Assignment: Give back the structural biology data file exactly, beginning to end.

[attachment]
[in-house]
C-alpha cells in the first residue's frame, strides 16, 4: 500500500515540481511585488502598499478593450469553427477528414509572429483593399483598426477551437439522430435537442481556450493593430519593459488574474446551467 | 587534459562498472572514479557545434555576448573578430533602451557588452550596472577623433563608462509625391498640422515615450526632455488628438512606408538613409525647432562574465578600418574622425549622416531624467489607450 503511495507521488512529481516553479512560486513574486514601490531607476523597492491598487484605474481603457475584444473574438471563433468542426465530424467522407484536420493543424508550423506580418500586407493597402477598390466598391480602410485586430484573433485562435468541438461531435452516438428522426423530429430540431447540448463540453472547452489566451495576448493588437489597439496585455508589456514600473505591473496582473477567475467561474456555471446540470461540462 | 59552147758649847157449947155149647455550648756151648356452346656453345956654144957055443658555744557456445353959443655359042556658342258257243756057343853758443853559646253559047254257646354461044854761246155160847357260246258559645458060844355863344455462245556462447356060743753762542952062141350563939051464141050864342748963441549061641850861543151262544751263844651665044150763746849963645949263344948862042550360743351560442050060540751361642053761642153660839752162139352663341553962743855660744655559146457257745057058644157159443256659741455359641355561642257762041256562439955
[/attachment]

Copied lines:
[in-house]
C-alpha cells in the first residue's frame, strides 16, 4: 500500500515540481511585488502598499478593450469553427477528414509572429483593399483598426477551437439522430435537442481556450493593430519593459488574474446551467 | 587534459562498472572514479557545434555576448573578430533602451557588452550596472577623433563608462509625391498640422515615450526632455488628438512606408538613409525647432562574465578600418574622425549622416531624467489607450 503511495507521488512529481516553479512560486513574486514601490531607476523597492491598487484605474481603457475584444473574438471563433468542426465530424467522407484536420493543424508550423506580418500586407493597402477598390466598391480602410485586430484573433485562435468541438461531435452516438428522426423530429430540431447540448463540453472547452489566451495576448493588437489597439496585455508589456514600473505591473496582473477567475467561474456555471446540470461540462 | 59552147758649847157449947155149647455550648756151648356452346656453345956654144957055443658555744557456445353959443655359042556658342258257243756057343853758443853559646253559047254257646354461044854761246155160847357260246258559645458060844355863344455462245556462447356060743753762542952062141350563939051464141050864342748963441549061641850861543151262544751263844651665044150763746849963645949263344948862042550360743351560442050060540751361642053761642153660839752162139352663341553962743855660744655559146457257745057058644157159443256659741455359641355561642257762041256562439955